Multiple Columns in CSS while maintaining fluidity

How many site designs use more than one column? Practically every site uses more than one column. Either for content or for navigation. When I was in my design-by-tables stage it was very easy to create a new column and BAM!, yet my first CSS site used three columns and it seemed that I could never get it to look right. They were supposed to be fluid and change as the browser window’s size changes. I never really knew how easy it was until I was shown.

A month or so back, I was reading a post on a forum I frequent that was covering this very topic. Dave Reeder made a perfect template for fluidity and I thought I would pass it on, so others can benefit from a wonderful example of a multi-column css layout. This example shows one column, two columns, three columns, and four columns of css delight.

Visit Multi Column CSS Layout

2/7/07 link updated

Tables are for data, not layout

I know that in posting this there are people out there who do not agree with me and thats ok, to each their own right? Wrong. Over the past few months as I have transitioned myself from a self-titled king of table layouts to a rookie with CSS layouts. I am often pressed why is it so wrong to use tables, if it looks good and the user doesn’t know the difference why should it matter. I have tried several approaches to answering this question and it is quite valid. If the user is all that matters and a site can be served with a pleasing look and a functional base whats it matter if the layout is done with tables? Makes sense doesn’t it?

Sure on the surface it may look good, it may even function flawlessly, BUT it isn’t made correctly. Tables were original used for layouts because the existance of CSS wasn’t widely accepted by all browsers. Those browsers are now in yesterday’s trash of the past. In comes browsers that follow and render pages that follow the web standards. Tables were originally intended however for tabular data and can now be utilized as such. I was reading my newsfeeds a few days ago and came across an article that articulates 5 reasons to design with standards.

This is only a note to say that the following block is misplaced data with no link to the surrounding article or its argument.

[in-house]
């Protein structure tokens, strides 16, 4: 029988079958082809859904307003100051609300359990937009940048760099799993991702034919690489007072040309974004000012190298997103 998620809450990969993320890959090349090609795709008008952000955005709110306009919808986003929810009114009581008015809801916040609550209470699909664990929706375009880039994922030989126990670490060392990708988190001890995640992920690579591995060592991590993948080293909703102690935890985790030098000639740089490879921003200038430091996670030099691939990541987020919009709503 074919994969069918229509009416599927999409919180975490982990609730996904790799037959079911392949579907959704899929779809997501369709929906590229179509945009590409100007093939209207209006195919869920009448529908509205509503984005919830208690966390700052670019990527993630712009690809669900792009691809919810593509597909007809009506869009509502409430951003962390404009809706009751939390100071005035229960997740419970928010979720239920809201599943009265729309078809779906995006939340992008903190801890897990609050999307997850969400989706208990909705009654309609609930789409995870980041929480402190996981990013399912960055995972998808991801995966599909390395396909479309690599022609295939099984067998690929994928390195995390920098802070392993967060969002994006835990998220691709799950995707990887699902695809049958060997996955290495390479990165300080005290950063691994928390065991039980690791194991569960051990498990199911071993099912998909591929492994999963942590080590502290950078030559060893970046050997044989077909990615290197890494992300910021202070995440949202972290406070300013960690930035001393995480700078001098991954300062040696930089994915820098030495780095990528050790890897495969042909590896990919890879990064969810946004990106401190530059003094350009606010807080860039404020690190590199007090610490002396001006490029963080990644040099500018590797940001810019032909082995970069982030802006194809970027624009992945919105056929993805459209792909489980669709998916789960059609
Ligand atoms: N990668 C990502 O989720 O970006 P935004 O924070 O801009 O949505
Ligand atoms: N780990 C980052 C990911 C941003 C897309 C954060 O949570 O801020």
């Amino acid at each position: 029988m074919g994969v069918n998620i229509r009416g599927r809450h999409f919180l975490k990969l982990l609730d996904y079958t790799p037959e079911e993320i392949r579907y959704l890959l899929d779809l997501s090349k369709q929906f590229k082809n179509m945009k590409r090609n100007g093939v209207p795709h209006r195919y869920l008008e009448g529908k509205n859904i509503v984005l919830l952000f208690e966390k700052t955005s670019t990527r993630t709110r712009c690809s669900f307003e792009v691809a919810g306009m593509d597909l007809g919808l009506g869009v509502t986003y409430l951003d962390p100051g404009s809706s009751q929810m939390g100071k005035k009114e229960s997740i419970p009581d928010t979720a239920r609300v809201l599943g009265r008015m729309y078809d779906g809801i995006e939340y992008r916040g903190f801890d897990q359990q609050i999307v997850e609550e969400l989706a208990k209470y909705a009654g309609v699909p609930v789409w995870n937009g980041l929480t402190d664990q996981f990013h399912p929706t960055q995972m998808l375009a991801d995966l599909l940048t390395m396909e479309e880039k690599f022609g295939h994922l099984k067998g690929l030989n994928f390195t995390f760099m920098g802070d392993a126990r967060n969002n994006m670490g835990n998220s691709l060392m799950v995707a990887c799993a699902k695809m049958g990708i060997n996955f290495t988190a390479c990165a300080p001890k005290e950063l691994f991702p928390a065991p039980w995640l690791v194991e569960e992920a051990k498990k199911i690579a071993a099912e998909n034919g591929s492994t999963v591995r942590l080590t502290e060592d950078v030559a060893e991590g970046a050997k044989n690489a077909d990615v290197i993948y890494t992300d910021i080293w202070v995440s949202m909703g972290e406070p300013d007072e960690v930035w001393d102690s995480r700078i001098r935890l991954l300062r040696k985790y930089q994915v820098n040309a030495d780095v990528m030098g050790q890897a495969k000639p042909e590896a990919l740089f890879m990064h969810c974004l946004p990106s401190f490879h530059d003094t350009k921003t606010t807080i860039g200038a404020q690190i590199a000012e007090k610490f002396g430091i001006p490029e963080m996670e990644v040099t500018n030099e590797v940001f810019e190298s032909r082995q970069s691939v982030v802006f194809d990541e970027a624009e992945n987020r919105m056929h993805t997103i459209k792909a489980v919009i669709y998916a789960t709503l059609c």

it is possible to develop web pages entirely using standards-compliant CSS, which opens up a new realm of cross-platform compatibility, improved handicap accessibility, printer-friendly pages, and easier-to-update content.

It has also been suggested that using standards inhibits creativity and limits the designer. You have got to be joking. Here are a few sites to look at to dispell that: 9Rules, CSS Zen Garden, CSS Beauty, Style Gala, CSS Reboot, and the list goes on.

Before someone jumps down my throat and posts all sorts of standards nut, table-hater, and stuff like that comments, let me say something. Tables are not dead, and they should not be treated as such. There is still room for tables and there are still times in which tables are called for and are quite prefered when displaying data.

Forward compatability when using CSS is key. If web designers design, code, and serve their pages following some sort of standard it makes updating older sites much easier. Isn’t that what we are after all along anyway, something to make our jobs easier in the long run?

Till then… Stay Focused.

Lightbox JS Photo Gallery

Lightbox JS Photo Gallery is well… there is no sense describing it any different than they do on their own page.

Lightbox JS is a simple, unobtrusive script used to to overlay images on the current page. It’s a snap to setup and works on all modern browsers.

I have been looking for a photo gallery to display pictures either personal (family), portfolio type, or even screenshots. This one will fit the bill nicely, as it will save people from actually leaving the current page. As they state LB is a script that will overlay images using CSS ontop of the current page. Think of it in terms of Photoshop and layers. It is simply layered infront of the page until you click on the image to toggle it away. Very cool! I hope you enjoy it and can find some good use of it too.